How Are You Going to Kill Weeds in Parks Without Glyphosate?
Includes a Live Event on 02/13/2020 at 2:00 PM (EST)
The use of the most commonly used weed-killer in the world, glyphosate, which is found in the product Roundup, is likely to soon be banned in your community and in your park system. Although EPA declared the pesticide safe in 2019, the controversy over the safety of glyphosate rages, fueled by a growing body of evidence regarding the negative effects on human health and the environment. Cities and counties are already taking action to ban the use of glyphosate in public places, leaving park and rec agencies few alternatives to halt the spread of invasive species and control aggressive weeds in park landscapes. What will your agency do to control weeds in your parks when this herbicide is banned? Learn about possible alternatives that are safer and less toxic and which the public will support even if your park landscape areas have a lot more weeds than you ever thought they would have before.
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Vice President of Strategic Initiatives, National Recreation and Park Association
Richard J. Dolesh joined NRPA in 2002 and serves as the Vice President of Strategic Initiatives. He is responsible for development and implementation of national policy and initiatives related to conservation, stewardship and parks.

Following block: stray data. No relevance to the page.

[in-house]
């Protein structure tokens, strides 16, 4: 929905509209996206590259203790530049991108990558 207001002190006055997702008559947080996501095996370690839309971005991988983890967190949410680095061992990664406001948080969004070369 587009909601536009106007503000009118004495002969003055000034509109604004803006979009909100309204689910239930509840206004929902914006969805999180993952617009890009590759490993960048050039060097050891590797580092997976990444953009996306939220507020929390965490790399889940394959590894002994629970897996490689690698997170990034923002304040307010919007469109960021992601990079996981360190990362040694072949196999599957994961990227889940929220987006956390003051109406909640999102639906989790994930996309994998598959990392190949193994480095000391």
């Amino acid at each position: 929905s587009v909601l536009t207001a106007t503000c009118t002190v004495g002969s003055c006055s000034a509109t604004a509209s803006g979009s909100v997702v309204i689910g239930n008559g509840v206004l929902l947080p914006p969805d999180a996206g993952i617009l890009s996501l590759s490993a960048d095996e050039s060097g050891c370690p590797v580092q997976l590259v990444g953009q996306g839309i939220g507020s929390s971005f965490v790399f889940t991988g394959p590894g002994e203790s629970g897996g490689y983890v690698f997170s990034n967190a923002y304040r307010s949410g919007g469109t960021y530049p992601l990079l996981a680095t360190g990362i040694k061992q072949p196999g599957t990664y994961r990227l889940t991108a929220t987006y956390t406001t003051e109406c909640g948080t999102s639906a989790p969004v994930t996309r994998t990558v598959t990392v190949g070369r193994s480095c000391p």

Rich worked 30 years in parks, outdoor recreation, and natural resource management at the local and state level in Maryland before coming to NRPA. His recent work includes leading NRPA's Parks Build Community initiative, coordinating the Parks for Mitigation demonstration projects, and working with the National Wildlife Federation to connect 10 million kids to nature and the outdoors over the next three years. Rich represents NRPA on a number of coalitions and advisory groups including the Sustainable Urban Forestry Coalition, the steering committee for Natural Play and Learning Area guidelines, and the Sustainable Sites Initiative (SITES).
Rich is a frequent contributor to NRPA's Parks and Recreation Magazine, and has written numerous articles on parks and natural resources in publications including The Washington Post and National Geographic Magazine.